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Medicaid Redetermination Post-PHE: Navigating the Uncertainty


In this opinion piece, Karen shares some of the critical issues related to re-enrolling members subject to Medicaid redetermination and covers some of the most important critical success factors for organizations seeking to optimize their response.

To ensure access to care during the COVID public health emergency, state agencies were directed to keep Medicaid beneficiaries enrolled regardless of changes to their eligibility. That continuous coverage ended on March 31, 2023, and while states are staggering their redetermination processes and following different timelines, many recipients saw disenrollment emails hit their inboxes that very day.

From my perspective as a leader in an organization that helps healthcare organizations deliver whole-person, holistic care to individuals in the Medicaid population, it is apparent that the best practices for managing the re-enrollment process are poorly understood and the response to Medicaid redetermination has been largely haphazard.

The State of State-by-State Redetermination

Data shows that Medicaid/CHIP enrollment increased significantly during the coronavirus pandemic, growing by 21.2 million enrollees or 29.8% from February 2020 to December 2022.This means that in addition to the language, cultural and socio-economic factors that already make navigating Medicaid challenging for many, almost a third of members have never experienced re-enrollment and may need additional support with the process.

According to KFF, across all states with available data, 73% of all individuals disenrolled had their coverage terminated for procedural reasons. This may be due to outdated contact information or failure to complete renewal packets within a specific timeframe. Re-enrollment can be especially challenging for people with limited English or disabilities who face the most significant risk of losing coverage.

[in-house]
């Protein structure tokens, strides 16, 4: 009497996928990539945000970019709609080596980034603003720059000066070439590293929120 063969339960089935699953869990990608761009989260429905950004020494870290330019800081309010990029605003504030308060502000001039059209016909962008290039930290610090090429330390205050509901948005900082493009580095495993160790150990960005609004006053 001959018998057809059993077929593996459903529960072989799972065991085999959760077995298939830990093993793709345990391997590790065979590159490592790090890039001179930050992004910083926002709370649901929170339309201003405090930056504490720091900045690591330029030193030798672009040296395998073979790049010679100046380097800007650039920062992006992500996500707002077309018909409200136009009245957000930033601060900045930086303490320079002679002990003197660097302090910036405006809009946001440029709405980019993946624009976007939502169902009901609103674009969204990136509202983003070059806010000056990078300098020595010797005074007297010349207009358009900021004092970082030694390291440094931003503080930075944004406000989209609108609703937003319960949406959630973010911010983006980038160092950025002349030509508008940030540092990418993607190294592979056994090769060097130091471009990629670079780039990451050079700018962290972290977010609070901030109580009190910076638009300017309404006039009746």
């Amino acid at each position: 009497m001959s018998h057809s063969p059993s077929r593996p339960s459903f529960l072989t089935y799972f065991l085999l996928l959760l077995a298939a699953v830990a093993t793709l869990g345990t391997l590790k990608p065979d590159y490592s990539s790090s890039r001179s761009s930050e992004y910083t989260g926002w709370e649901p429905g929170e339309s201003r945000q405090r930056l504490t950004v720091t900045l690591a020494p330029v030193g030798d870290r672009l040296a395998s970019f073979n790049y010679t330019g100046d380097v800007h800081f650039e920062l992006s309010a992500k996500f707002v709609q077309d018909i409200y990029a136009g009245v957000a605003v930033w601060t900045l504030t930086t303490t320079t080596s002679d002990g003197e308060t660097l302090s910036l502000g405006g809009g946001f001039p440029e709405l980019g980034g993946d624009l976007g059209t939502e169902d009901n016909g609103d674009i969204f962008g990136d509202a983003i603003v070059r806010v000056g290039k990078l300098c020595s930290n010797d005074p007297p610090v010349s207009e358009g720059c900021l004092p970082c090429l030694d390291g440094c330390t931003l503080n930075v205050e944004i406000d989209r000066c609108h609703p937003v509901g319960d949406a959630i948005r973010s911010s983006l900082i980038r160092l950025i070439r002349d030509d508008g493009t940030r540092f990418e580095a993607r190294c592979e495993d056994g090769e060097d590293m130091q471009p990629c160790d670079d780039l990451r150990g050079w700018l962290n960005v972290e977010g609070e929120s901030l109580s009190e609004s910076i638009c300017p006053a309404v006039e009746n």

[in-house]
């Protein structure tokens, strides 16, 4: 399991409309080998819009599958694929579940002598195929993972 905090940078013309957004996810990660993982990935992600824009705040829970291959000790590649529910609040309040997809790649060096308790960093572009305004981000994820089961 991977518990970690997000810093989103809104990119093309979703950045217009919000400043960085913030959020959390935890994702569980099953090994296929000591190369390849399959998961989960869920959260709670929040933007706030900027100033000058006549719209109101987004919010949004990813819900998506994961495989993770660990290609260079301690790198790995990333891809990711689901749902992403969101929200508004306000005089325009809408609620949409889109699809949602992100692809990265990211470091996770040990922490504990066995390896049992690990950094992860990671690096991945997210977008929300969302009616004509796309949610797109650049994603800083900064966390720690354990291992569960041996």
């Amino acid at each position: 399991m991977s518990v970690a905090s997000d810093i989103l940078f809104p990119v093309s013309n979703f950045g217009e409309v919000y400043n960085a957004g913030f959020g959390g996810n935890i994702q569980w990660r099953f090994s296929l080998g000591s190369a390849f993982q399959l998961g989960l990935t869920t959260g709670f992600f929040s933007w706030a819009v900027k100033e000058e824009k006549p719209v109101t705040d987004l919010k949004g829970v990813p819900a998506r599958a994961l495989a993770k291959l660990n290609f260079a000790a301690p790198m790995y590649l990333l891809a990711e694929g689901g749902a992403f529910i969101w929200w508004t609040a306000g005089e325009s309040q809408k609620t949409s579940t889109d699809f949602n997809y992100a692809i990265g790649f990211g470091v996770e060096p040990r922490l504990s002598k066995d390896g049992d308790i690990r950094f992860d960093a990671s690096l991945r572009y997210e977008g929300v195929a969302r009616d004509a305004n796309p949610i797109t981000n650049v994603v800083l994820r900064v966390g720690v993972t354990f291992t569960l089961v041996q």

Note that CMS has paused Medicaid disenrollment in many states for failing to comply with federal rules, and many members disenrolled for procedural reasons are still eligible for Medicaid (including retroactive coverage for care received while eligible but disenrolled). So, there is still ample opportunity for plans to adjust their approaches to reenrolling members subject to redetermination to help them avoid gaps in care and minimize the impact on plan revenue and quality reporting.

Best Practices for Managing Medicaid Reenrollment

As experts continue to weigh in on responding to the redetermination process, many related questions have surfaced for payers: What can we learn from this experience? How can we best assist our members with re-enrollment? What can health plans do to prevent loss of members due to Medicaid redetermination/re-enrollment? Are plans that manage Medicaid enrollees prepared to address the revenue risk they may face due to changes in enrollment? How does a plan remain nimble during and after the redetermination process plays out?

Answers to these questions are complicated, but three key principles to keep in mind are:

  1. Take a cross-functional, 360-degree approach to better understand members and their communities.
    Medicaid redetermination and reenrollment represents a premier opportunity for plans to better understand their members and the communities they live in. For example, redetermination has disproportionately impacted people experiencing homelessness; here is where the connection to homeless shelters or temporary housing, street medicine, and boots-on-the-ground outreach is critical. Get to know and treat the members you serve. The ability for a plan to look at their membership at a community level and layer over members at medical, behavioral, or social risk who were recently disenrolled, is powerful.
  2. Focus on strategies and best practices to prevent the loss of members due to redetermination.
    Identifying the members’ risks and meeting them where they are is a best practice, proactive strategy for members who may face disenrollment, but there is no consistent process per state. If a state agency puts up a billboard and signs about redetermination, there still needs to be a personal level of engagement. The members are likelier to trust their provider, nurse, therapist, receptionist, community liaison worker, pastor, or their peers at the local hang-out vs. a political entity or even a health plan that tells them they need to re-enroll. Plans can begin to work with navigators, federally qualified health centers (FQHC), faith-based organizations, local charity organizations, mobile markets (Veggie Mobile), farmers markets, grocery stores, and state/county to provide whole community outreach, assistance, and education on why members need to keep their coverage.